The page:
United Kingdom

Salvia divinorum remains legal in the UK. In September 2001, in answer to a parliamentary question from Ann Widdecombe MP, asking the Secretary of State for the Home Office "what plans he has to review the legal status of the hallucinogen Salvia divinorum", Bob Ainsworth, a parliamentary Under-Secretary, for the UK Home Office, stated that there were "no current plans to review it's legal status".

Following a local newspaper story in October 2005 Bassetlaw MP John Mann raised an Early Day Motion calling for Salvia divinorum to be banned in the UK (EDM796). The motion only received 11 signatures. It has not been debated or further escalated.


As of 1st June 2002, Australia became the first country to ban Salvia and salvinorin. According to the Australian Drugs and Poisons Committee Salvia had not yet shown evidence of damage or threat to public health/safety but had potential to be abused. In a statement which has been criticised as self-negating the committee said, "There was no evidence of traditional therapeutic use other than in shamanistic healing rituals".


With effect from 23rd August 2003, Salvia divinorum and salvinorin A were classed as 'category B' drugs in Danish law. Category B includes psilocybin mushrooms, cocaine, amphetamine, and several others substances that are only legal for medicinal and scientific purposes. Possession carries a penalty of up to 2 years in prison.


Finland passed legislation in August 2002 making it illegal to import Salvia divinorum without a prescription from a doctor.


Salvia divinorum and salvinorin A were added to Sweden's list of controlled substances with effect from 1st April 2006.


The sale of Salvia divinorum has been illegal since February 6 2004. The law only prohibits commerce. It does not make possession or use a crime.


In August 2004, the Italian government decreed salvinorin A "a substance with hallucinogenic properties that may cause conditions of abuse and can manifest latent psychiatric pathologies like acute psychosis and depressive psychosis even in an irreversible way" and put it and the plant Salvia divinorum on their ‘table I’ of outlawed psychotropic substances in March 2005. The Italian government referred to an evaluation of Salvia made by the Italian National Health Institute, assessing it as "a powerful natural hallucinogen" to justify their decision.


There has been media interest drawing attention to Salvia divinorum's availability in Canada, but there are currently no plans to regulate the herb.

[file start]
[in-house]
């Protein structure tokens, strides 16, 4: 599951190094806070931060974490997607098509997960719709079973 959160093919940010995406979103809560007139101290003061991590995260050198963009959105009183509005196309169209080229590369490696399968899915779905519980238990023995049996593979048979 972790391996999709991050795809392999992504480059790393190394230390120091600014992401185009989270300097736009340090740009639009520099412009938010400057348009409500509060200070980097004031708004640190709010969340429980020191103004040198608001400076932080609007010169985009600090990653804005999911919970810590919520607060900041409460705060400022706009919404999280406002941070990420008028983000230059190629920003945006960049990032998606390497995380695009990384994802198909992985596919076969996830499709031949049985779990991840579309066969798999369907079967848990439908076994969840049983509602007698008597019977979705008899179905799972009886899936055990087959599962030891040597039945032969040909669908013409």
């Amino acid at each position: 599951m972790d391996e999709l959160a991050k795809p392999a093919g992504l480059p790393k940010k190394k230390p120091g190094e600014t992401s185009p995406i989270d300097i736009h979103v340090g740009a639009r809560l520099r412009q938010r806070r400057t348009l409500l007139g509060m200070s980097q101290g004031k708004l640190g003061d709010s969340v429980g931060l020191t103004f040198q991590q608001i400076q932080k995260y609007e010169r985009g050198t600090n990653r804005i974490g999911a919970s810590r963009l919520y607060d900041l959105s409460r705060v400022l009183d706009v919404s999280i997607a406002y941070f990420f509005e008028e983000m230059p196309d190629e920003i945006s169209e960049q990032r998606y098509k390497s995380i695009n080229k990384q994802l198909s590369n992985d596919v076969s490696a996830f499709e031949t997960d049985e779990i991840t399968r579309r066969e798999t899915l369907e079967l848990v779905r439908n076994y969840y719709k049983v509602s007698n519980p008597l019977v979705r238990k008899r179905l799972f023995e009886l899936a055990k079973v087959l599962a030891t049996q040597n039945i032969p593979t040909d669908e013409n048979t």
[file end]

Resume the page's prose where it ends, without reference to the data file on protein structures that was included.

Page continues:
United States

The DEA has indicated on its website that it is aware of Salvia divinorum and is evaluating the plant for possible scheduling.

In late 2002, Rep. Joe Baca (Democrat- California) introduced a bill (Congress bill HR 5607) to schedule Salvia as a controlled substance at the national level. Those opposed to Joe Baca’s bill include Daniel Siebert, who sent a letter to Congress arguing against the proposed legislation, and the Center for Cognitive Liberty & Ethics (CCLE), who sent key members of the US Congress a report on Salvia divinorum and its active principle, along with letters from an array of scientists who expressed concern that scheduling Salvia divinorum would negatively impact important research on the plant. Baca’s bill did not pass. Despite this a number of States have introduced or are proposing their own legislation.

Summary of proposed American State legislation:

State Bill ref. Proposed date Classification Status Proposer Salvinorin A included? Notes
Alaska SB313 05-Apr-2006 Schedule IIA not passed / died Sen. Gene Therriault No  
SB38 16-Jan-2007 Schedule IIA proposed Sen. Gene Therriault Yes  
California AB259 5-Feb-2007 Schedule I proposed Assembly Member Anthony Adams No  
Delaware SB259
(Brett's Law)
16-Mar-2006 Schedule I Passed - 02-May-2006 Sen. Karen Peterson No  
Illinois SB2589 19-Jan-2006 Schedule I not passed / sine die Sen. John J. Millner No  
Iowa Senate Study Bill 1051 18-Jan-2007 Schedule I proposed Governor’s Office of Drug Control Policy Yes  
Louisiana HB20 25-Feb-2005 Schedule I Passed - 15-Aug-2005 Rep. Michael G. Strain No First State to ban Sd.
Maine LD66 Dec-2006 prohibit sale to minors proposed Rep. Chris Barstow No, then Yes Amended - originally proposed 'Schedule Z' classification
Missouri HB165 05-Jan-2005 Schedule I not passed / died Rep. Rachel L. Bringer No  
HB633 23-Feb-2005 Schedule I Passed - 28-Aug-2005 Rep Scott A. Lipke
and Rep. Rachel L. Bringer
New Jersey AB3139 06-Apr-2006 Schedule I proposed Assemblywoman Linda Stender Yes  
SB1867 15-May-2006 Schedule I proposed Sen. Stephen Sweeney Yes  
New York S4987 18-Apr-2005 prohibit sale being considered by the State Assembly Sen. John J. Flanagan No  
North Dakota SB2317 15-Jan-2007 Schedule I proposed Sen. Dave Oehlke,  Sen. Randell Christmann et al. No  
Oklahoma HB2485 06-Mar-2006 prohibit extracts Passed - 26-May-2006 Rep. John Nance Yes enhanced, concentrated, and chemically or physically altered
Oregon SB592 22-Feb-2003 Schedule I not passed / died      
HB3485 15-Mar-2003 Schedule I not passed / died      
HB2494 25-Jan-2007 Schedule I proposed Rep. John Lim Yes  
Pennsylvania HB2657 02-May-2006 Schedule I not passed / died Rep. James Casorio et al. Yes  
SB1217 16-Jun-2006 Schedule I not passed / died Sen. Lisa Boscola et al. No  
Tennessee HB2909 /SB3247
/TCA 39-17-452
15-Feb-2006 Schedule I Passed - 01-Jul-2006 Rep. Park M. Strader Yes not an offense to possess, plant, cultivate, grow, or harvest Sd for aesthetic, landscaping, or decorative purposes
Utah HB190 18-Jan-2007 Schedule I proposed Rep. Paul Ray No  
Wyoming HB49 13-Feb-2006 Schedule I died Rep. Stephen Watt No